Today’s guest is Luis Cambronero Perez, the current head of sales at Aza Finance. He is here to share the story of his exit from Transfer Zero, a fintech startup that changed the money transfer business. He’s also a freelance Senior Sales consultant that helps companies in the financial sector, including crypto.
Spain’s Very First Fintech Company
Born in Spain, Luis’s father was an interpreter. During his summers off from college, Luis would assist his father, and this is where he says he learned a lot about business, and money transfers in particular. When Luis finished his business degree, he went to work in the UK in the financial industry. After gaining 6-7 years of experience, Luis realized he wanted to build something of his own. He ended up starting a company with his father. He explains it as more of a traditional money transfer company. When that company didn’t work out, Luis decided to go completely into the fintech sector. That’s when he co-founded the first fintech company in Spain, Transfer Zero. It was a peer to peer, money transfer app that could send money all over the world within seconds and with zero fees.
Learning From Your Mistakes
When the company first started out, Luis says they made plenty of mistakes, such as trying to do everything as cheaply as possible. Another mistake was to outsource all the technical side. As a fintech company, it became apparent that they needed their own technical team. Luis and his co-founder began to hire people, and after a year their team consisted of ten people. Half of the employees were engineers and the other half were in marketing and compliance.
Letting The Market Be Your Guide
It took a bit for them to find their niche. They first started trying to expand into as many countries as possible. When they weren’t succeeding, they took a closer look at each individual market and let that give them the right path. Once they focused on the right areas, they were able to grow exponentially. In some places they were able to compete with the big companies like Western Union and MoneyGram.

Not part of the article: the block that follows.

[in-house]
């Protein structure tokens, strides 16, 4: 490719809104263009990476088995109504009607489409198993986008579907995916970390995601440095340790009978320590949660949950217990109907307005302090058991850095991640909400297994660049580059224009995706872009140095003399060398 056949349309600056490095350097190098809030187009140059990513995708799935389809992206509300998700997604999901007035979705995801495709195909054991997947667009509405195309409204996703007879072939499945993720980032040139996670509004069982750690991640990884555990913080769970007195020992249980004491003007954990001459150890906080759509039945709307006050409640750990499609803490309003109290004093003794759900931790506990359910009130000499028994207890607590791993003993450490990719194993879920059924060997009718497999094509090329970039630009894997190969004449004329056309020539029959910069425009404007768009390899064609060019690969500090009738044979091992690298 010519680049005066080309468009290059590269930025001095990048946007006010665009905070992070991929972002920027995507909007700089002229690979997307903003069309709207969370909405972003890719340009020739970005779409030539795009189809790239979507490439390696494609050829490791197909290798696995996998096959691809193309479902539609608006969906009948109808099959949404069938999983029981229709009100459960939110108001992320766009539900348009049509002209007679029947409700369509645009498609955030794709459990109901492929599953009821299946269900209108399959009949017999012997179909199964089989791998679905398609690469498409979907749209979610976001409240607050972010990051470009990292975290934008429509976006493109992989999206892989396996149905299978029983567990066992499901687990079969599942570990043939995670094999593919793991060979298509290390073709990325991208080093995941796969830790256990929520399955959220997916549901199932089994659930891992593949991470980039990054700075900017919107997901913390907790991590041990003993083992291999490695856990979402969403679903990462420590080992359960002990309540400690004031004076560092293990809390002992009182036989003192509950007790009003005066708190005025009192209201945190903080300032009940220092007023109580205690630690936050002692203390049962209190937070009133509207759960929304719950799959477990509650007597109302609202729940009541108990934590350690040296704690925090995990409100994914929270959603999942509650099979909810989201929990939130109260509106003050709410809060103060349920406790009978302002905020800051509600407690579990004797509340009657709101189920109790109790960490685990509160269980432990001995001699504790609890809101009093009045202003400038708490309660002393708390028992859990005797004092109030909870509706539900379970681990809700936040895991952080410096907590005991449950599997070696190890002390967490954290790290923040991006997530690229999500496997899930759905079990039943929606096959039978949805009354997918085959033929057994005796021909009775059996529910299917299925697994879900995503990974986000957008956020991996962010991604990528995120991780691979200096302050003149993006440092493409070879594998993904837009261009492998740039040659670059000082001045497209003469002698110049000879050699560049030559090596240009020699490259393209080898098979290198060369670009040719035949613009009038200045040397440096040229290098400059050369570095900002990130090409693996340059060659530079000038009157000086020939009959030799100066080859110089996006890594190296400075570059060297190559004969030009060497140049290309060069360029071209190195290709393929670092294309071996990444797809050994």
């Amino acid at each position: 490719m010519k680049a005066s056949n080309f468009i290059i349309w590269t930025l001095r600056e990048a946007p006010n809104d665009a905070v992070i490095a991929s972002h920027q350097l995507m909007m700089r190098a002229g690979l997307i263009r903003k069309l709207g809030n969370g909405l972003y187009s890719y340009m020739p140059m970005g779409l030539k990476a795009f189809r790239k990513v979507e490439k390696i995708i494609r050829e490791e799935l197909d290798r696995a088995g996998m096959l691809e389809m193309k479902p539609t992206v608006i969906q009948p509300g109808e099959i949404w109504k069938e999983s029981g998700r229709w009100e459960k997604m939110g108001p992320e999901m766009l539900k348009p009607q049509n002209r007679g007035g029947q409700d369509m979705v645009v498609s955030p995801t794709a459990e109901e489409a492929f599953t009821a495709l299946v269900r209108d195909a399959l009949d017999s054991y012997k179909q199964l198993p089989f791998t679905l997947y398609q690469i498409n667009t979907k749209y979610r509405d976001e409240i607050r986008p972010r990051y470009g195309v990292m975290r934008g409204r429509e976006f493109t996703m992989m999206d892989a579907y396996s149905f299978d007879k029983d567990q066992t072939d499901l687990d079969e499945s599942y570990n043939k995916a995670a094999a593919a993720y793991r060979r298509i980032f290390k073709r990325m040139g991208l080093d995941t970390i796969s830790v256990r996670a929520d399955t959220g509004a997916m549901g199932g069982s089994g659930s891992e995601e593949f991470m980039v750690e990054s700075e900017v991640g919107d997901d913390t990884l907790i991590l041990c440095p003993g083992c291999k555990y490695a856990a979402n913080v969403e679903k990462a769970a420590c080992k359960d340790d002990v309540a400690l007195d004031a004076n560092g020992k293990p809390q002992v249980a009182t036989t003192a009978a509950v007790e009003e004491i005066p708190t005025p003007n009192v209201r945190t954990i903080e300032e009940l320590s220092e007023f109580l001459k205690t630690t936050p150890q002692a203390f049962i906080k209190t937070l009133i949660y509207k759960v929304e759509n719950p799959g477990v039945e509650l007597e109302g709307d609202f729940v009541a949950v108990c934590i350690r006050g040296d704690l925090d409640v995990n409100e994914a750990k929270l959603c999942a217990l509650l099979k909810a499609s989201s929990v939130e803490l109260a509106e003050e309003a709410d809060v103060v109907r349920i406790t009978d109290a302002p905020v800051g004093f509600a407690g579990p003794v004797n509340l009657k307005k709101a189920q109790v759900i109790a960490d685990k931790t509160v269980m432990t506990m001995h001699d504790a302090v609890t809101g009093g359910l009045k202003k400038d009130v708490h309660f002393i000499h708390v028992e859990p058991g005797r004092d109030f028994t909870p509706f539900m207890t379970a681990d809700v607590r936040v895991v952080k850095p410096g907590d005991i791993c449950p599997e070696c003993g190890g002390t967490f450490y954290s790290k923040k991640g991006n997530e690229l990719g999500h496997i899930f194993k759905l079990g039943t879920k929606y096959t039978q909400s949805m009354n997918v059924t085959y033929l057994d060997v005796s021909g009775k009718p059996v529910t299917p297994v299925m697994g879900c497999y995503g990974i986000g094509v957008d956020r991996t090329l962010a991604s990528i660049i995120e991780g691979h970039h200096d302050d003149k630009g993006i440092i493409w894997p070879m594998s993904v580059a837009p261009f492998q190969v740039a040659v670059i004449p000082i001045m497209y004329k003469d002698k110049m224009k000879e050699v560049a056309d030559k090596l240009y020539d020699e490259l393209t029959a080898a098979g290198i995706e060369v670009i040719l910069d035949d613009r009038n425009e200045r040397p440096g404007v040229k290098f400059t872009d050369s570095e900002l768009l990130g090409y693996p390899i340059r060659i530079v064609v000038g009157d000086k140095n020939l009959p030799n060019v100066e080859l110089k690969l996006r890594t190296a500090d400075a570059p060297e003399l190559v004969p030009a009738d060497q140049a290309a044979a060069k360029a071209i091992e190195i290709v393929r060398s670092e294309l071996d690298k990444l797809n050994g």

Doing What’s Best For Everyone Involved
As the company began to prepare for their Series A, they weren’t thinking at all about an exit. They met with hundreds of investors in Spain and realized there wasn’t much of an appetite for that type of business. So, they took their search to the US. While networking in San Francisco, Luis realized their business model didn’t fit. Thinking about possibly having to downsize, they went to their partners and asked if they wanted to do a joint venture in order to expand their business. They ended up with 3 or 4 joint venture opportunities, and 2 or 3 opportunities for an exit. Luis says their African partner had a good mindset and business ideas. So, he thought, why not come together. That’s when Luis learned that his co-founder wanted to focus more on his other business. They ultimately decided that selling may be the best option for the company.
What Luis Is Working On Now
Luis says he’s 100% into crypto and learning to code. He started learning to code back in university, but never finished, so he’s really excited to get back into it. For anyone that would like to connect with Luis, he can be found on Twitter @LCambronero or on LinkedIn under Luis Cambronero Perez. If you have interest in defi, blockchain, or web3, he’s happy to talk.